PH-wide social protection program for teenage mothers and children rolls out in Ormoc City

Eastern Visayas record 7,000 teenage pregnancies in 2019. PHOTO CONTRIBUTED

As part of the national roll-out of the Social Protection Program for Teenage Mothers and Their Children (SPPAMC), the Commission on Population and Development (Popcom) welcomed the town of Ormoc to Leyte as a local government unit (UGL) pioneer in piloting the advantageous regime.

This positive development in the government’s drive to provide comprehensive protection to vulnerable members of society was announced when Mayor Richard Gomez signed the Ormoc City Executive Order (EO) 216 in early November.

The document stipulates the continued provision of “opportunities for education, access to health services and other forms of assistance. [safeguarding a better quality of life while reducing poverty incidence and other vulnerabilities to serve] the best interests of the city and its constituents. “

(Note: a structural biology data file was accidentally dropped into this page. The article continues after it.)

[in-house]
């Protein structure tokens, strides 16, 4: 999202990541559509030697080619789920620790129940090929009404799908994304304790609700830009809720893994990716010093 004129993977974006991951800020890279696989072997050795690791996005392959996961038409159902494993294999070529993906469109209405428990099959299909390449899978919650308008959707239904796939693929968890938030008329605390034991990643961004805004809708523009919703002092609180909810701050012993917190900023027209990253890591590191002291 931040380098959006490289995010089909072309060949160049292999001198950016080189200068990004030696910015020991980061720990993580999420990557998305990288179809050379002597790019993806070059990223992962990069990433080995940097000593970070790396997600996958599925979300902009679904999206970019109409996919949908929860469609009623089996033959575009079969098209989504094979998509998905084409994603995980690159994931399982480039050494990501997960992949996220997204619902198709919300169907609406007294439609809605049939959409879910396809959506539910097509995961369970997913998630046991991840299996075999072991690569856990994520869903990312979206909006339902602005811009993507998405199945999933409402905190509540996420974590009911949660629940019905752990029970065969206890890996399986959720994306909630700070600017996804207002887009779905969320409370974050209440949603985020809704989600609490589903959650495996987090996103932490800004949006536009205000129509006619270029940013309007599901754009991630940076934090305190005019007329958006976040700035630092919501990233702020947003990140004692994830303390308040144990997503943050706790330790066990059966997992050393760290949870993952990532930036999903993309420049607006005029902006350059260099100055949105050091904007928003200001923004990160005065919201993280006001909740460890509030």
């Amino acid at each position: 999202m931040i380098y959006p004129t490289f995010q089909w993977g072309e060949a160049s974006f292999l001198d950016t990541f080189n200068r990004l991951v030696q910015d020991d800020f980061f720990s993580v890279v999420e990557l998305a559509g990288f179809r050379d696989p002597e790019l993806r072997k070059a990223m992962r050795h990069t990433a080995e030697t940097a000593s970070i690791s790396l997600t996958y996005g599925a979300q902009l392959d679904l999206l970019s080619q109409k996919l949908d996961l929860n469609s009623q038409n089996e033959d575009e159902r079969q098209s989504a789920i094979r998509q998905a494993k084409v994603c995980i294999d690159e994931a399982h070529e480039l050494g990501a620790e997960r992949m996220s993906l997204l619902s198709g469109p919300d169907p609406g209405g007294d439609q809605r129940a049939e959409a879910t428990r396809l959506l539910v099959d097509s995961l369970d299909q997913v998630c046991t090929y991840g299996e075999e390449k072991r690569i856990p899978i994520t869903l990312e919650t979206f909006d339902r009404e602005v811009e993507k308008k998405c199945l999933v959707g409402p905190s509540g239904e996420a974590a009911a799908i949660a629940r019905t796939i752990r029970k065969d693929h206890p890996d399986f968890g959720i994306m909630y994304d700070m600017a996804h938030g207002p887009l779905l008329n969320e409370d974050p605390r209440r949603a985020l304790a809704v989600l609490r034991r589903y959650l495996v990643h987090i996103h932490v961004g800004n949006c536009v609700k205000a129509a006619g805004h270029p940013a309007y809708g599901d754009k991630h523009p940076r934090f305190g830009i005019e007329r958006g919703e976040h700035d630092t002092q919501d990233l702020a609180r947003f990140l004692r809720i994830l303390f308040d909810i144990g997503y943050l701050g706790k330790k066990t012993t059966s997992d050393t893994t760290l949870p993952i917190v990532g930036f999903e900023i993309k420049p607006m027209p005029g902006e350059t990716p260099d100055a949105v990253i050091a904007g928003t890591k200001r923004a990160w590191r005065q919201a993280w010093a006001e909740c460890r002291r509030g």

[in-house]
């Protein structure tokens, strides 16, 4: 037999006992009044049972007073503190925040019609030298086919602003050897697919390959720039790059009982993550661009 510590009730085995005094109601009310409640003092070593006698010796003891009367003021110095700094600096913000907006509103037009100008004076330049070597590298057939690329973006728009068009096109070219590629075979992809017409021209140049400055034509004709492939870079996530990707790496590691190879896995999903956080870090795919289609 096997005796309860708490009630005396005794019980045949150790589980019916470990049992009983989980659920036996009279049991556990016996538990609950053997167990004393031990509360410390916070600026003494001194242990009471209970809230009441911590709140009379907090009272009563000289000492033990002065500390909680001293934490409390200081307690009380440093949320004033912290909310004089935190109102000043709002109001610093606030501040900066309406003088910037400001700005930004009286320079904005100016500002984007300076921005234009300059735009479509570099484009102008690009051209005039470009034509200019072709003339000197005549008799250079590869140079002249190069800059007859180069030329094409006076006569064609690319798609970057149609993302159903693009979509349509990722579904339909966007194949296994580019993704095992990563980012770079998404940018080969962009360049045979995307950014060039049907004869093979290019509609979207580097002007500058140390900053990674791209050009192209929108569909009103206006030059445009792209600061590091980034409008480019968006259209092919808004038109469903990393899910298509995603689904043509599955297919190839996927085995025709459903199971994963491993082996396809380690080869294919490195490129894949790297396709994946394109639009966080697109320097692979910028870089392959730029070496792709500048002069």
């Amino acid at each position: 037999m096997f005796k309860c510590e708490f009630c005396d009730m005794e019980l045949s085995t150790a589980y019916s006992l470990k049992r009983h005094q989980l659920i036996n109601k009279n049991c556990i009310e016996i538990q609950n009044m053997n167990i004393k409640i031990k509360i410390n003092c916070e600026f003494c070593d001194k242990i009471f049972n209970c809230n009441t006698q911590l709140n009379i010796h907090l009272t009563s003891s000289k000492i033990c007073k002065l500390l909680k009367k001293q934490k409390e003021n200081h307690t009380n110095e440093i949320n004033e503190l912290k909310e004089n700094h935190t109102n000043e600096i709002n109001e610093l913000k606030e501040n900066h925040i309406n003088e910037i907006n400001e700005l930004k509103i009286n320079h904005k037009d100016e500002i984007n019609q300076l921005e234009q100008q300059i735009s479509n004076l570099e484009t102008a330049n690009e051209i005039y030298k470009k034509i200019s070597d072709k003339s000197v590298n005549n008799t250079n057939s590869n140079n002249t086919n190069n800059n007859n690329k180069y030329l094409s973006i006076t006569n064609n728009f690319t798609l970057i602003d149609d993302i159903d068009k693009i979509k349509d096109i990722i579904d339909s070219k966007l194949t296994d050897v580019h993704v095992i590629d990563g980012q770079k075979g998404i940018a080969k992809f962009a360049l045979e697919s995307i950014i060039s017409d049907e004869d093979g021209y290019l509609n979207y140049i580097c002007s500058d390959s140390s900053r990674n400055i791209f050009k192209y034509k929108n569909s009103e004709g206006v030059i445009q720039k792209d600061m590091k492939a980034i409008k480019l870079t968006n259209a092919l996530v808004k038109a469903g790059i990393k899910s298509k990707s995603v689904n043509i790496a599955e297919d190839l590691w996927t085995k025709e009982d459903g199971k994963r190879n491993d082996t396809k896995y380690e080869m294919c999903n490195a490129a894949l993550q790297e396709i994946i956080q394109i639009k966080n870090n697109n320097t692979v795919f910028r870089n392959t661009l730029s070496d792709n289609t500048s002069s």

In the OE, Gomez and city officials acknowledged that “one of the emerging threats to adolescent and youth development is the increasing incidence of pregnancies, especially among young girls.”

They said that social illness “can seriously hamper [the young] to realize their aspirations and potentials; thus affecting their ability to contribute to the socio-economic development of their families and communities. “

Citing vital statistics and vital statistics data from the Philippine Statistics Authority from 2019, the regional director revealed that the Eastern Visayas region recorded 7,000 teenage pregnancies in 2019 with at least eight young people. mothers who had given birth at the age of 13.

She said that the SPPAMC activated in Ormoc City will encourage young people to rise above their conditions and remain productive citizens.

“SPPAMC is the tangible manifestation of the national government to ensure that no one is left behind in terms of progress and development, including nearly 200,000 young Filipino mothers and their children,” said Popcom Regional Director Elnora Pulma.

Joel C. Hicks